Simplify Python

Dave Angel davea at
Tue Apr 6 23:55:03 CEST 2010

ja1lbr3ak wrote:
> I'm trying to teach myself Python, and so have been simplifying a
> calculator program that I wrote. The original was 77 lines for the
> same functionality. Problem is, I've hit a wall. Can anyone help?
> loop = input("Enter 1 for the calculator, 2 for the Fibonacci
> sequence, or something else to quit: ")
> while loop < 3 and loop > 0:
>     if loop == 1:
>         print input("\nPut in an equation: ")
>     if loop == 2:
>         a, b, n = 1, 1, (input("\nWhat Fibonacci number do you want to
> go to? "))
>         while n > 0:
>             print a
>             a, b, n = b, a+b, n-1
>     loop = input("\nEnter 1 for the calculator, 2 for the Fibonacci
> sequence, or something else to quit: ")
Since this is apparently some form of self-imposed contest, it'd be nice 
to know the rules.  Usual rule of thumb is to make the program correct 
before trying to optimize it.  For example, this program doesn't guard 
against user error, like entering  AAA+5 for the equation, nor against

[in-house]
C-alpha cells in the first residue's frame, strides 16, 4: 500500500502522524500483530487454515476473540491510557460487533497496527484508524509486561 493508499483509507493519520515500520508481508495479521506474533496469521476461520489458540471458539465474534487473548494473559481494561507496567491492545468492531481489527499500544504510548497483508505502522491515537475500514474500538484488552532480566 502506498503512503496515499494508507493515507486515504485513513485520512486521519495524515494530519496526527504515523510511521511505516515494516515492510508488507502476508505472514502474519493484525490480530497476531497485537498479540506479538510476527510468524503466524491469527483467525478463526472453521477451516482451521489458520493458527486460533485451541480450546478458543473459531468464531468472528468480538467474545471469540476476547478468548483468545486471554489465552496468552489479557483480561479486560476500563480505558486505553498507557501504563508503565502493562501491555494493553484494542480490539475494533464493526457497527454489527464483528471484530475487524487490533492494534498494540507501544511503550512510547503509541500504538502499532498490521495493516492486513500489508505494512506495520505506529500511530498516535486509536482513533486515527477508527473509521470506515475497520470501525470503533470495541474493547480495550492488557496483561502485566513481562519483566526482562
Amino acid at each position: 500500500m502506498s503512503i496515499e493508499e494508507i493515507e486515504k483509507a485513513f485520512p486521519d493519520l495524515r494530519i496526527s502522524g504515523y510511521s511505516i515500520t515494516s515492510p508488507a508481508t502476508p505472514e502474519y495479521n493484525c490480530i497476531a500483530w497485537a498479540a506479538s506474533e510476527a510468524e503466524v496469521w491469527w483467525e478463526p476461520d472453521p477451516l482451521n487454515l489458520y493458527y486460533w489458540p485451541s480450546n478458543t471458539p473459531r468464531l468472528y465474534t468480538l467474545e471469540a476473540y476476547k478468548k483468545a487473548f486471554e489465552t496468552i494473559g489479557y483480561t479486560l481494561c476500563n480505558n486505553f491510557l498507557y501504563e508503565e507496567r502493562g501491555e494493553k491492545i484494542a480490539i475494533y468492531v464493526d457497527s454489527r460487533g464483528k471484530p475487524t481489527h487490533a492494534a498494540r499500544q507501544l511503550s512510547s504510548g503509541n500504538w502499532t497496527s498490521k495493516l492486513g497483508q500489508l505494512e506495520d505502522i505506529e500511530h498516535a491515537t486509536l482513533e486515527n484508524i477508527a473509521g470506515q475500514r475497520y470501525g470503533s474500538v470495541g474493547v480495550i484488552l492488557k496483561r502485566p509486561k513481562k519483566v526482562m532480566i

maliciousness, such as entering  range(10**8).

Also, it refers to 'equation' when a better term would be 'expression.'

So, are you trying to minimize line count?  Or character count?  Or 
variables?  Or readability (look up obfuscation contest) ?

You could eliminate the redundant parens around the call to input().
You could eliminate the loop variable and the extra call to input() by 
using break, and moving the test to the beginning of a while-True loop.  
And if you used elif clauses, you wouldn't need the separate if test.
You could probably obfuscate the fibonacci loop by some kind of list 
You could simplify processing n by using range() instead of while.  Then 
no increment is needed.
You could use semicolons to pack multiple statements on each line if 
line count matters, and character count does not.
You could use tab for indenting (yecch) if characters matter.  And use 
one-character variable names (yecch).


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